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Washington's I-940 helps hold police accountable, but work still needs to be done

Voter approved I-940 has prompted murder charges against police officers for a second time, but experts say there still needs to be more accountability.

TACOMA, Wash. — Washington state Initiative 940 has now prompted murder charges against police officers for a second time, and may prompt further discussions about the use of body cameras.

The Washington State Attorney General's (AG) Office filed felony charges Thursday against three Tacoma Police Department officers related to the death of Manuel Ellis. Two officers were charged with second-degree murder, and a third with first-degree manslaughter. 

“My hope this would be an opportunity for law enforcement to make sure our training, practice and protocols don't end up in a situation like this,” said KING 5 Law Enforcement Analyst and former Seattle Police Chief Carmen Best.

I-940 was overwhelmingly approved by voters in 2018, and meant that prosecutors no longer needed to prove police acted with evil intent, or malice in a charging decision. An Auburn police officer was charged with murder in 2020 after fatally shooting a man in 2019, in a case that is still pending.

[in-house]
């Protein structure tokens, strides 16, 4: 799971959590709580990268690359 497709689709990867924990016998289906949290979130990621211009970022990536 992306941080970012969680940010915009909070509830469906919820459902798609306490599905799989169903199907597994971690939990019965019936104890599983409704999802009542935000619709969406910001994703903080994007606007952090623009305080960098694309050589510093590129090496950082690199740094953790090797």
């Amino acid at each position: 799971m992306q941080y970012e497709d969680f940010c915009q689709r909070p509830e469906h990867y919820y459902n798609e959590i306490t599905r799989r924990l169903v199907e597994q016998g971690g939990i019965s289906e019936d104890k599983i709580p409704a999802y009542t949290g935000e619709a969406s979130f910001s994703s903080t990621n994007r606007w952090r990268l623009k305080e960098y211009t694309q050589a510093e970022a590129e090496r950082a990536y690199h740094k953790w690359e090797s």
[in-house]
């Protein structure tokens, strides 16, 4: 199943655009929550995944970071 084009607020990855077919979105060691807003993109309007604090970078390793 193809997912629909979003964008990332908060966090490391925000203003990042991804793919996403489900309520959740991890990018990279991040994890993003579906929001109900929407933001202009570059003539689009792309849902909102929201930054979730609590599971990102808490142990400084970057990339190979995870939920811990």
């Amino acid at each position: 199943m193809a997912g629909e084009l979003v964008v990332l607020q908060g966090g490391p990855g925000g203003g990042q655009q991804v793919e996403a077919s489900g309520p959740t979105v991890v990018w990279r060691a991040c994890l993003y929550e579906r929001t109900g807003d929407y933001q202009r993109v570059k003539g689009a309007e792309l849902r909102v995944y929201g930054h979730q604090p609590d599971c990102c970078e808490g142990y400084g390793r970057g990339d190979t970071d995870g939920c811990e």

RELATED: 'It's hard to celebrate': Family of Manuel Ellis speaks following charges filed against officers

On Thursday, the AG's Office also detailed in the Ellis case how the investigation reviewed other technology, like cell phones, ring cameras, audio records, and taser activation records. The Tacoma Police Department did not have body cameras at the time of Ellis' death in March 2020, but has implemented them department wide since.

“All of it holds people accountable and all of it is good,” said Best.

Yet, a recent KING 5 analysis showed that, as of November 2020, 75% of the state’s law enforcement agencies aren’t equipped with body cameras, and 86% called them cost prohibitive.

RELATED: Most Washington law enforcement agencies don’t use body or dash cameras, KING 5 investigation finds

Best, and other analysts, suggest that federal financial help is likely needed to make the devices widespread. In the meantime, Congress is continuing to debate other reforms, like ending civil protections for officers accused of misconduct.

“The George Floyd Justice in Policing Act. It's stalled a bit in the Senate and I think there is opportunity for compromise there, the sticking point appears to be qualified immunity and there is a way to move through that,” said Best.